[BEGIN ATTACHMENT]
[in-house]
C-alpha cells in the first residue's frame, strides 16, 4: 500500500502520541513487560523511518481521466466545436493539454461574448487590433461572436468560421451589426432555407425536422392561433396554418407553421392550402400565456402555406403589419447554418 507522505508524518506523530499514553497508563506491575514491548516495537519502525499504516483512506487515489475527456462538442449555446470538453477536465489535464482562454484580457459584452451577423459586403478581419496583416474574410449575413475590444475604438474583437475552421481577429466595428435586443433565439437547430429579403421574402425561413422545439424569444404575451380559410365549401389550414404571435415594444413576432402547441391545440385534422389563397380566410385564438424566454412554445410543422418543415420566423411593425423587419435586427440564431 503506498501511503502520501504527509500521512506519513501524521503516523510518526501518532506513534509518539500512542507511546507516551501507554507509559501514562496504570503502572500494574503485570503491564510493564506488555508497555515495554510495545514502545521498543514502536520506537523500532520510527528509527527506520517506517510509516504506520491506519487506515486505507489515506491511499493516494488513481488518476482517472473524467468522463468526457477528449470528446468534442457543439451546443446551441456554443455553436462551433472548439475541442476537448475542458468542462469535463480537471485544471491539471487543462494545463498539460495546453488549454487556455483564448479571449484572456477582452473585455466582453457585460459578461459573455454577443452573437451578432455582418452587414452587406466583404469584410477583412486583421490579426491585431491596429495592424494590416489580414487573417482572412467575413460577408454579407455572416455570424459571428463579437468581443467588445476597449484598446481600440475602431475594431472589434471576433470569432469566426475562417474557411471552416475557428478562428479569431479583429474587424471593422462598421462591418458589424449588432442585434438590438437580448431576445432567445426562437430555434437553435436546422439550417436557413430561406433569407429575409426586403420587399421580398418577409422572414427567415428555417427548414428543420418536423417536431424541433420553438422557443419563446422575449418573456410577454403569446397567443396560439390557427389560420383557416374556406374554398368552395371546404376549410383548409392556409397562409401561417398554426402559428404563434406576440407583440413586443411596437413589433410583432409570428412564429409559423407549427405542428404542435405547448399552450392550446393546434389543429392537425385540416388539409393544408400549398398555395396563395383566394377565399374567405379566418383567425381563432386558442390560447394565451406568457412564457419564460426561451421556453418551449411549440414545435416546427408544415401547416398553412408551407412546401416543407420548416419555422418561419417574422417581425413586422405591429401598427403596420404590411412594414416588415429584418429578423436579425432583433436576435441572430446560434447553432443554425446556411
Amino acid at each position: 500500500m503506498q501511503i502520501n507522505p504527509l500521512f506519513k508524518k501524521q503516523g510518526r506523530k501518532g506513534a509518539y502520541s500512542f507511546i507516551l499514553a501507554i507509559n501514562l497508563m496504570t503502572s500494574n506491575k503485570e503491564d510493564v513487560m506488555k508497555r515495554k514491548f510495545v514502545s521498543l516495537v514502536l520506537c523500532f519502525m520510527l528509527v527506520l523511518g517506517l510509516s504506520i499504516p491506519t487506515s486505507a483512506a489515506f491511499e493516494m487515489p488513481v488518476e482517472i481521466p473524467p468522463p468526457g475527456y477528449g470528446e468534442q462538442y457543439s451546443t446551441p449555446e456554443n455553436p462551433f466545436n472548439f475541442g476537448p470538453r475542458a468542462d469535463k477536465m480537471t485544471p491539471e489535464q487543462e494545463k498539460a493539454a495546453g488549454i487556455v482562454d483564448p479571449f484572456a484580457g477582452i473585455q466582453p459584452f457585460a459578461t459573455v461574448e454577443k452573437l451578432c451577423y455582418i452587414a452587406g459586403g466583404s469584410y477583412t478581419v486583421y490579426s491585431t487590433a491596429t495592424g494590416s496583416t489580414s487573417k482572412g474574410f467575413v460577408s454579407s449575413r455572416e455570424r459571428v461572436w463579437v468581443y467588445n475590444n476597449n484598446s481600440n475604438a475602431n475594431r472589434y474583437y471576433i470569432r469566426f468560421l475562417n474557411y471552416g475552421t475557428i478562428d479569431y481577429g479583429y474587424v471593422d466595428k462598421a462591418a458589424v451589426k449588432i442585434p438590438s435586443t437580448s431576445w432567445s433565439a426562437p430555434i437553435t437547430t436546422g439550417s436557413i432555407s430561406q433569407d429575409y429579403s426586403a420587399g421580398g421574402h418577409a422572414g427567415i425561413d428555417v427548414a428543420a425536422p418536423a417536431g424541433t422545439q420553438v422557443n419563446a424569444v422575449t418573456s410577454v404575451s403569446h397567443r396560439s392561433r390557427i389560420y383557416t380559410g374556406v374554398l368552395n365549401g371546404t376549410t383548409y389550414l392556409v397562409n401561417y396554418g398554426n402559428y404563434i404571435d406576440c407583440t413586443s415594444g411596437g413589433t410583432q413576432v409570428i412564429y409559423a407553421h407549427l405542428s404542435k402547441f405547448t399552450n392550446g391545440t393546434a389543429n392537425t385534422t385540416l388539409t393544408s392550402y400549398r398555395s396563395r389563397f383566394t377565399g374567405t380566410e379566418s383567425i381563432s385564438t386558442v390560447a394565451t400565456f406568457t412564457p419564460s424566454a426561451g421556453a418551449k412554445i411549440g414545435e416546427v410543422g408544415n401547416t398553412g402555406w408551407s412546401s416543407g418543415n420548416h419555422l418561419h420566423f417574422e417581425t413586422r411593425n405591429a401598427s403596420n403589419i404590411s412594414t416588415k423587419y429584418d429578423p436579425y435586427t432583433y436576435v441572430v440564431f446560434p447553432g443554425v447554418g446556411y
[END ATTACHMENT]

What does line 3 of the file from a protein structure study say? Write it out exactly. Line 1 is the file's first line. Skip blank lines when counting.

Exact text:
Amino acid at each position: 500500500m503506498q501511503i502520501n507522505p504527509l500521512f506519513k508524518k501524521q503516523g510518526r506523530k501518532g506513534a509518539y502520541s500512542f507511546i507516551l499514553a501507554i507509559n501514562l497508563m496504570t503502572s500494574n506491575k503485570e503491564d510493564v513487560m506488555k508497555r515495554k514491548f510495545v514502545s521498543l516495537v514502536l520506537c523500532f519502525m520510527l528509527v527506520l523511518g517506517l510509516s504506520i499504516p491506519t487506515s486505507a483512506a489515506f491511499e493516494m487515489p488513481v488518476e482517472i481521466p473524467p468522463p468526457g475527456y477528449g470528446e468534442q462538442y457543439s451546443t446551441p449555446e456554443n455553436p462551433f466545436n472548439f475541442g476537448p470538453r475542458a468542462d469535463k477536465m480537471t485544471p491539471e489535464q487543462e494545463k498539460a493539454a495546453g488549454i487556455v482562454d483564448p479571449f484572456a484580457g477582452i473585455q466582453p459584452f457585460a459578461t459573455v461574448e454577443k452573437l451578432c451577423y455582418i452587414a452587406g459586403g466583404s469584410y477583412t478581419v486583421y490579426s491585431t487590433a491596429t495592424g494590416s496583416t489580414s487573417k482572412g474574410f467575413v460577408s454579407s449575413r455572416e455570424r459571428v461572436w463579437v468581443y467588445n475590444n476597449n484598446s481600440n475604438a475602431n475594431r472589434y474583437y471576433i470569432r469566426f468560421l475562417n474557411y471552416g475552421t475557428i478562428d479569431y481577429g479583429y474587424v471593422d466595428k462598421a462591418a458589424v451589426k449588432i442585434p438590438s435586443t437580448s431576445w432567445s433565439a426562437p430555434i437553435t437547430t436546422g439550417s436557413i432555407s430561406q433569407d429575409y429579403s426586403a420587399g421580398g421574402h418577409a422572414g427567415i425561413d428555417v427548414a428543420a425536422p418536423a417536431g424541433t422545439q420553438v422557443n419563446a424569444v422575449t418573456s410577454v404575451s403569446h397567443r396560439s392561433r390557427i389560420y383557416t380559410g374556406v374554398l368552395n365549401g371546404t376549410t383548409y389550414l392556409v397562409n401561417y396554418g398554426n402559428y404563434i404571435d406576440c407583440t413586443s415594444g411596437g413589433t410583432q413576432v409570428i412564429y409559423a407553421h407549427l405542428s404542435k402547441f405547448t399552450n392550446g391545440t393546434a389543429n392537425t385534422t385540416l388539409t393544408s392550402y400549398r398555395s396563395r389563397f383566394t377565399g374567405t380566410e379566418s383567425i381563432s385564438t386558442v390560447a394565451t400565456f406568457t412564457p419564460s424566454a426561451g421556453a418551449k412554445i411549440g414545435e416546427v410543422g408544415n401547416t398553412g402555406w408551407s412546401s416543407g418543415n420548416h419555422l418561419h420566423f417574422e417581425t413586422r411593425n405591429a401598427s403596420n403589419i404590411s412594414t416588415k423587419y429584418d429578423p436579425y435586427t432583433y436576435v441572430v440564431f446560434p447553432g443554425v447554418g446556411y